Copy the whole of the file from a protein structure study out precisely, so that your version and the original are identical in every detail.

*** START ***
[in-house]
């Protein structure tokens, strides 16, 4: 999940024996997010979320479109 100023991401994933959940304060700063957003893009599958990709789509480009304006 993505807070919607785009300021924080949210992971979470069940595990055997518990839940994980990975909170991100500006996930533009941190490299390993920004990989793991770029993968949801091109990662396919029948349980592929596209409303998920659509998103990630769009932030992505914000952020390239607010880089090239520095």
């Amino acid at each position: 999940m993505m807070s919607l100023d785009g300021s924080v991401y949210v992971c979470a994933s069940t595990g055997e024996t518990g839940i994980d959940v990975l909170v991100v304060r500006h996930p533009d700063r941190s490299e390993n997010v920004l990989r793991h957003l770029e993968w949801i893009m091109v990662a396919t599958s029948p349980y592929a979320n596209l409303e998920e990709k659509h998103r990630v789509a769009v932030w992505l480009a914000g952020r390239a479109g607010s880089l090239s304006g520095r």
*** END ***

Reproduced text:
[in-house]
């Protein structure tokens, strides 16, 4: 999940024996997010979320479109 100023991401994933959940304060700063957003893009599958990709789509480009304006 993505807070919607785009300021924080949210992971979470069940595990055997518990839940994980990975909170991100500006996930533009941190490299390993920004990989793991770029993968949801091109990662396919029948349980592929596209409303998920659509998103990630769009932030992505914000952020390239607010880089090239520095």
């Amino acid at each position: 999940m993505m807070s919607l100023d785009g300021s924080v991401y949210v992971c979470a994933s069940t595990g055997e024996t518990g839940i994980d959940v990975l909170v991100v304060r500006h996930p533009d700063r941190s490299e390993n997010v920004l990989r793991h957003l770029e993968w949801i893009m091109v990662a396919t599958s029948p349980y592929a979320n596209l409303e998920e990709k659509h998103r990630v789509a769009v932030w992505l480009a914000g952020r390239a479109g607010s880089l090239s304006g520095r």